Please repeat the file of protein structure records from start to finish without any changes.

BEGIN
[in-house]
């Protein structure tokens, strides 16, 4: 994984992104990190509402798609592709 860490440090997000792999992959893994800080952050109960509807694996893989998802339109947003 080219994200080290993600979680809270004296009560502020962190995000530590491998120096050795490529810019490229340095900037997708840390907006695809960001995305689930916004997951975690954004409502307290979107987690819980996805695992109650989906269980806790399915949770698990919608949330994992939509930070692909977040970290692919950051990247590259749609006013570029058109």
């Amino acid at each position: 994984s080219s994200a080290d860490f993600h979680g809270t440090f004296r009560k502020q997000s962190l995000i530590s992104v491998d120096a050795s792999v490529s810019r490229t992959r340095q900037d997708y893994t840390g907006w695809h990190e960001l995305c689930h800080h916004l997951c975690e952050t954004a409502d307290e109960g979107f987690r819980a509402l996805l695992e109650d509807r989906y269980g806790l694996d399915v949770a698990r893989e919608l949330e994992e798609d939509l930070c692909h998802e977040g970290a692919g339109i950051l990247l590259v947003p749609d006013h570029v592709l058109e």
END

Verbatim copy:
[in-house]
């Protein structure tokens, strides 16, 4: 994984992104990190509402798609592709 860490440090997000792999992959893994800080952050109960509807694996893989998802339109947003 080219994200080290993600979680809270004296009560502020962190995000530590491998120096050795490529810019490229340095900037997708840390907006695809960001995305689930916004997951975690954004409502307290979107987690819980996805695992109650989906269980806790399915949770698990919608949330994992939509930070692909977040970290692919950051990247590259749609006013570029058109």
């Amino acid at each position: 994984s080219s994200a080290d860490f993600h979680g809270t440090f004296r009560k502020q997000s962190l995000i530590s992104v491998d120096a050795s792999v490529s810019r490229t992959r340095q900037d997708y893994t840390g907006w695809h990190e960001l995305c689930h800080h916004l997951c975690e952050t954004a409502d307290e109960g979107f987690r819980a509402l996805l695992e109650d509807r989906y269980g806790l694996d399915v949770a698990r893989e919608l949330e994992e798609d939509l930070c692909h998802e977040g970290a692919g339109i950051l990247l590259v947003p749609d006013h570029v592709l058109e």